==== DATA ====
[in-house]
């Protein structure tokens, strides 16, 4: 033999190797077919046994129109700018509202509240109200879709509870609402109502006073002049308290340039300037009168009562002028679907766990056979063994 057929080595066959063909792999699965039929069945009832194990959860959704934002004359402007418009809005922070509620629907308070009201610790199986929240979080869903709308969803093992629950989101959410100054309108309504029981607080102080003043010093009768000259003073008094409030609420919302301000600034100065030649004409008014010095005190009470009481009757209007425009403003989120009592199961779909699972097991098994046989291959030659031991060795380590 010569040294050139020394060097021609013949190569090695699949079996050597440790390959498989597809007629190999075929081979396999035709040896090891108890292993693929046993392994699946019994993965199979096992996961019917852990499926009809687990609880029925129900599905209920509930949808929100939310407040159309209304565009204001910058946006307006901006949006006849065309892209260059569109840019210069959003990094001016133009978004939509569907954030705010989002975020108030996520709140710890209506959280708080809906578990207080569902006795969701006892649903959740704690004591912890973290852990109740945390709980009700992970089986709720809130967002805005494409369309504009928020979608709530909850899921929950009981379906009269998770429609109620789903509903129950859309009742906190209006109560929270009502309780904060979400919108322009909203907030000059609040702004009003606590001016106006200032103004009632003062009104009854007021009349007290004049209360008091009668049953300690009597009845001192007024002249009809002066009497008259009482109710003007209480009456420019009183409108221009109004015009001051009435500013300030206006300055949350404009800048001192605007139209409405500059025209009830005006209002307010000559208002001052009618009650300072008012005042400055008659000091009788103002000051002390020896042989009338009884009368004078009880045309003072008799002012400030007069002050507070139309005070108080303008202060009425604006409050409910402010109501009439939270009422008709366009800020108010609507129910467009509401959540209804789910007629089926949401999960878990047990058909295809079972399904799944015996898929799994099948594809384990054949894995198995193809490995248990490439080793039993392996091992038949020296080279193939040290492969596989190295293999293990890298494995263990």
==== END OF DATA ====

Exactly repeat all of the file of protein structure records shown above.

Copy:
[in-house]
């Protein structure tokens, strides 16, 4: 033999190797077919046994129109700018509202509240109200879709509870609402109502006073002049308290340039300037009168009562002028679907766990056979063994 057929080595066959063909792999699965039929069945009832194990959860959704934002004359402007418009809005922070509620629907308070009201610790199986929240979080869903709308969803093992629950989101959410100054309108309504029981607080102080003043010093009768000259003073008094409030609420919302301000600034100065030649004409008014010095005190009470009481009757209007425009403003989120009592199961779909699972097991098994046989291959030659031991060795380590 010569040294050139020394060097021609013949190569090695699949079996050597440790390959498989597809007629190999075929081979396999035709040896090891108890292993693929046993392994699946019994993965199979096992996961019917852990499926009809687990609880029925129900599905209920509930949808929100939310407040159309209304565009204001910058946006307006901006949006006849065309892209260059569109840019210069959003990094001016133009978004939509569907954030705010989002975020108030996520709140710890209506959280708080809906578990207080569902006795969701006892649903959740704690004591912890973290852990109740945390709980009700992970089986709720809130967002805005494409369309504009928020979608709530909850899921929950009981379906009269998770429609109620789903509903129950859309009742906190209006109560929270009502309780904060979400919108322009909203907030000059609040702004009003606590001016106006200032103004009632003062009104009854007021009349007290004049209360008091009668049953300690009597009845001192007024002249009809002066009497008259009482109710003007209480009456420019009183409108221009109004015009001051009435500013300030206006300055949350404009800048001192605007139209409405500059025209009830005006209002307010000559208002001052009618009650300072008012005042400055008659000091009788103002000051002390020896042989009338009884009368004078009880045309003072008799002012400030007069002050507070139309005070108080303008202060009425604006409050409910402010109501009439939270009422008709366009800020108010609507129910467009509401959540209804789910007629089926949401999960878990047990058909295809079972399904799944015996898929799994099948594809384990054949894995198995193809490995248990490439080793039993392996091992038949020296080279193939040290492969596989190295293999293990890298494995263990």